The Live Music Portsmouth campaign continues to go from strength to strength, and last week the campaign took to the road, visiting schools across the city to give hundreds of children and young people the opportunity to experience and enjoy music and music-making.

 As part of the Live Music Portsmouth campaign 24 primary and secondary schools and more than 500 children have been participating in the Portsmouth Schools Ceilidh programme. The aim of the programme is to raise children's awareness and appreciation of British traditional dance and to give young musicians the chance to perform alongside a professional ceilidh band.


 The week of dance was organised by Portsmouth Music Hub and has been offered free to city schools. Sue Beckett, the Chief Executive of the Hub said: "We've been running the Ceilidh week for the past five years, and this year we've had children performing as part of the band while their classmates danced; it's been really encouraging to see so many children dancing and playing in the band. Seeing so much enthusiasm, participation and lots of smiles and laughter proves that the Portsmouth Live Music campaign is making a cultural difference to our city."

 Portsmouth Music Hub launched the Live Music campaign in 2016, and since then it has been recognised, both locally and nationally, as a powerful initiative to bring together arts organisations, professional performers and schools to engage children's creativity, imagination and their passion for music and the arts. This year, due to the popularity of the Live Music campaign, the week of Ceilidh has been introduced into secondary schools:


 Jo Harmer from FolkActive, the dance organisation that led the Ceilidh week said:

"The folk arts can connect us with people and places from the past, as well as with each other in the here and now.  Dancing is a very human activity; it's fun, it's great exercise and it brings people and communities together! Life skills such as team work and communication skills develop naturally through social activities in which every child feels part of the group and develops the confidence to mix with other children. The positive energy has been amazing at the ceilidhs and I'm excited about the future of folk music in the city!”

One World Week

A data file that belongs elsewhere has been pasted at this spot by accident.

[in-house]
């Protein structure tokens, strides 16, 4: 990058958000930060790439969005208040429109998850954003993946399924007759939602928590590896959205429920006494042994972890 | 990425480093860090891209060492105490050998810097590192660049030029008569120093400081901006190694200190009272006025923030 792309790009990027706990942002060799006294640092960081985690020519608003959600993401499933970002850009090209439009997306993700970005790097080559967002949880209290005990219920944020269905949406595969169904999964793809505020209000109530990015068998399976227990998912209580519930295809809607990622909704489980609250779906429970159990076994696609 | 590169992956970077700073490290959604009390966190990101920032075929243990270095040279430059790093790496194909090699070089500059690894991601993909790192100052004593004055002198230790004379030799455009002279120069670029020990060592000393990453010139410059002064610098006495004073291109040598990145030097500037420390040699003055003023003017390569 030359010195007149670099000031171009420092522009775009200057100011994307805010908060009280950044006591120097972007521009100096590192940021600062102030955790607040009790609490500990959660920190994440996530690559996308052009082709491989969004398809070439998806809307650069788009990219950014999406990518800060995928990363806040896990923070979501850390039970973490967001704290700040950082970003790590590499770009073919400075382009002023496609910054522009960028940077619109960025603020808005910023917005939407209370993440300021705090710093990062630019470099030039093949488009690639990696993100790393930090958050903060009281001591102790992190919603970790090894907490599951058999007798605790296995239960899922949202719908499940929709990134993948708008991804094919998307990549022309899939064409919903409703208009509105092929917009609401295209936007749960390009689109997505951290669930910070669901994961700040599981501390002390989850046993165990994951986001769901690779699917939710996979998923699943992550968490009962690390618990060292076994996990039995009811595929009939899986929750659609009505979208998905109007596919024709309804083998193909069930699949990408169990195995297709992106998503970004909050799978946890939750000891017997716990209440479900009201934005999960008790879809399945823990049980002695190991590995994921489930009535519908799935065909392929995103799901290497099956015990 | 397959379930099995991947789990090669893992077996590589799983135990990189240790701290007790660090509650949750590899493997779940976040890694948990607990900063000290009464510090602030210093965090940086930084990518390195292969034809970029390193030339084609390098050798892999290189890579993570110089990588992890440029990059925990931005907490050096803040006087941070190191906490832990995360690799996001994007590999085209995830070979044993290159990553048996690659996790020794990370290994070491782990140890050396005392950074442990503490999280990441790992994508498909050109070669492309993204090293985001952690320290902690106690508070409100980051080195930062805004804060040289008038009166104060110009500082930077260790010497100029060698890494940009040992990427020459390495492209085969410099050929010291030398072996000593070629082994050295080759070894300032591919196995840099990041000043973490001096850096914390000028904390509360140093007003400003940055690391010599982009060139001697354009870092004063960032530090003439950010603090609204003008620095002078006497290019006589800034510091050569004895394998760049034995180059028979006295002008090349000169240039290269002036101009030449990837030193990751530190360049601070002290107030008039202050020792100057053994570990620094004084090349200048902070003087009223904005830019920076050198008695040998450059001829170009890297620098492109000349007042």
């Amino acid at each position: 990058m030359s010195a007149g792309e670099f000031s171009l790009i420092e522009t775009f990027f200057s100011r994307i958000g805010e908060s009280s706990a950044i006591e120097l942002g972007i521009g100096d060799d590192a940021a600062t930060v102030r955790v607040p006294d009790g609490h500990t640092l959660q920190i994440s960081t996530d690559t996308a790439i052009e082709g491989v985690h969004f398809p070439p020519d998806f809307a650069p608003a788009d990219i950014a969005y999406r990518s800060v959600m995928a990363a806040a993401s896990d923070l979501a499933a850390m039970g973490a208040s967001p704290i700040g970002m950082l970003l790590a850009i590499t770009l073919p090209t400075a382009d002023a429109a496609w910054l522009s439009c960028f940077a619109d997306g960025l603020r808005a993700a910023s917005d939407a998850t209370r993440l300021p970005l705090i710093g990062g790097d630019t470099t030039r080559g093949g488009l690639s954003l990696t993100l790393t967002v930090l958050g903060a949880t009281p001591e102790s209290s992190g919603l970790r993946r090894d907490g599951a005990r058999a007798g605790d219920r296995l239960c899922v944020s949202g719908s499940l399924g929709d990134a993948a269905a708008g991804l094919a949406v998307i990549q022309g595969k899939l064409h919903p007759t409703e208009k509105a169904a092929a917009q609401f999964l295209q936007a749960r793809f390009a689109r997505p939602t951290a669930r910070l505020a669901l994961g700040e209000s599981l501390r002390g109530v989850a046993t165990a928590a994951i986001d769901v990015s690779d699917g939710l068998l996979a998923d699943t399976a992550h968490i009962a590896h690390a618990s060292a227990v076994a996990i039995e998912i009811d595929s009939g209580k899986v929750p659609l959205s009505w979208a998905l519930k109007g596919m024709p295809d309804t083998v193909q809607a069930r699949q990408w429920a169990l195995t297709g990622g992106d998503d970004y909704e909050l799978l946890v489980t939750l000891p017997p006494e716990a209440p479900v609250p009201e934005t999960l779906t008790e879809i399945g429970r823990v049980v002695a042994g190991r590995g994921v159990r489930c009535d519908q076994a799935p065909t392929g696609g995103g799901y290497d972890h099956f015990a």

Portsmouth Music Hub has been praised for its commitment to promoting environmental awareness by the national charity One World Week.

The charity encourages people to take action to build a just, more equal, inclusive and peaceful world that safeguards environmental resources for future generations. In the lead up to One World Week, which takes place from 21 - 28 October, the charity said: "Portsmouth Music Hub launched its One World campaign recently with a great song which 1500 children sang on the Guildhall steps in Portsmouth"

The charity continued: "We all have to keep reminding ourselves that we’re not doing enough to protect our world. We have 7.2 billion people on a planet with limited resources yet we throw things away without a thought, we ignore the costs to people and the environment of producing them and we never worry about supplies running out for future generations.

'We don’t seem to care about pollution either, even though we know that poor air quality is damaging children’s health and that marine animals are dying entangled in plastic. We don’t worry that pesticides are wiping out insect populations including bees, or that housing, roads and industry are destroying other wildlife. We’re also taking huge risks with our climate. Burning fossil fuels and cutting down forests are warming the atmosphere, melting ice caps and threatening sea level rises. Scientists are warning us that we’ve only got a few years to change if we are to prevent runaway climate change. We need to make changes fast.'

'The world is a deeply unfair place. Just look at the hunger, poverty and homelessness around the world and the sheer number of refugees. Surely we can come up with a better way, a system which works for the common good? A system which isn’t focused on growth at all cost, which acknowledges the limits of our one world and sees how these issues are linked together by the way we live.'